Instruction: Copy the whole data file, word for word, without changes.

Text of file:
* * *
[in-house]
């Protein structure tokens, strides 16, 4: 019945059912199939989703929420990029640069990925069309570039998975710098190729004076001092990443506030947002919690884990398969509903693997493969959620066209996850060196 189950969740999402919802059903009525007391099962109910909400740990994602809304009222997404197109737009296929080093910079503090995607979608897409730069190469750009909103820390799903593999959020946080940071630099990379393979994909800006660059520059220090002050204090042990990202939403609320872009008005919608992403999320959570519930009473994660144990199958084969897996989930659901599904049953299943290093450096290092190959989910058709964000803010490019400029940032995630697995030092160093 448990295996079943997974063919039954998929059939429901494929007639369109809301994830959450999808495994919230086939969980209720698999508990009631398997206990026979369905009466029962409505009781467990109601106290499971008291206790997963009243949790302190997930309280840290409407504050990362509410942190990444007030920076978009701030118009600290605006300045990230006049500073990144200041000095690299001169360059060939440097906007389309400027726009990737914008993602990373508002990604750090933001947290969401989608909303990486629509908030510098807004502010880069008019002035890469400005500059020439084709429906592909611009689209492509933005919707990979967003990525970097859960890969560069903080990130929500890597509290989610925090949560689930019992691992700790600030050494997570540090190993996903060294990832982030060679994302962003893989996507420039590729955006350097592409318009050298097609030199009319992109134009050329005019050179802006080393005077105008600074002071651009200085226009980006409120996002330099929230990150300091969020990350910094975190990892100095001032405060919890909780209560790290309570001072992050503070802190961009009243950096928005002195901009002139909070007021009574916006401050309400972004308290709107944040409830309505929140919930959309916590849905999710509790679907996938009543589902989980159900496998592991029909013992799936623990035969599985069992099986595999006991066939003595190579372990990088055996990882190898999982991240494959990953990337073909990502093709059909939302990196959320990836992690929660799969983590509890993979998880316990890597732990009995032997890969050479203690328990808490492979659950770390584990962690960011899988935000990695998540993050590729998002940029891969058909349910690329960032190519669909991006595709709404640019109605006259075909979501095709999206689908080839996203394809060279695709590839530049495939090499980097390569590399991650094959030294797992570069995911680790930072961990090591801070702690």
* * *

[in-house]
């Protein structure tokens, strides 16, 4: 019945059912199939989703929420990029640069990925069309570039998975710098190729004076001092990443506030947002919690884990398969509903693997493969959620066209996850060196 189950969740999402919802059903009525007391099962109910909400740990994602809304009222997404197109737009296929080093910079503090995607979608897409730069190469750009909103820390799903593999959020946080940071630099990379393979994909800006660059520059220090002050204090042990990202939403609320872009008005919608992403999320959570519930009473994660144990199958084969897996989930659901599904049953299943290093450096290092190959989910058709964000803010490019400029940032995630697995030092160093 448990295996079943997974063919039954998929059939429901494929007639369109809301994830959450999808495994919230086939969980209720698999508990009631398997206990026979369905009466029962409505009781467990109601106290499971008291206790997963009243949790302190997930309280840290409407504050990362509410942190990444007030920076978009701030118009600290605006300045990230006049500073990144200041000095690299001169360059060939440097906007389309400027726009990737914008993602990373508002990604750090933001947290969401989608909303990486629509908030510098807004502010880069008019002035890469400005500059020439084709429906592909611009689209492509933005919707990979967003990525970097859960890969560069903080990130929500890597509290989610925090949560689930019992691992700790600030050494997570540090190993996903060294990832982030060679994302962003893989996507420039590729955006350097592409318009050298097609030199009319992109134009050329005019050179802006080393005077105008600074002071651009200085226009980006409120996002330099929230990150300091969020990350910094975190990892100095001032405060919890909780209560790290309570001072992050503070802190961009009243950096928005002195901009002139909070007021009574916006401050309400972004308290709107944040409830309505929140919930959309916590849905999710509790679907996938009543589902989980159900496998592991029909013992799936623990035969599985069992099986595999006991066939003595190579372990990088055996990882190898999982991240494959990953990337073909990502093709059909939302990196959320990836992690929660799969983590509890993979998880316990890597732990009995032997890969050479203690328990808490492979659950770390584990962690960011899988935000990695998540993050590729998002940029891969058909349910690329960032190519669909991006595709709404640019109605006259075909979501095709999206689908080839996203394809060279695709590839530049495939090499980097390569590399991650094959030294797992570069995911680790930072961990090591801070702690």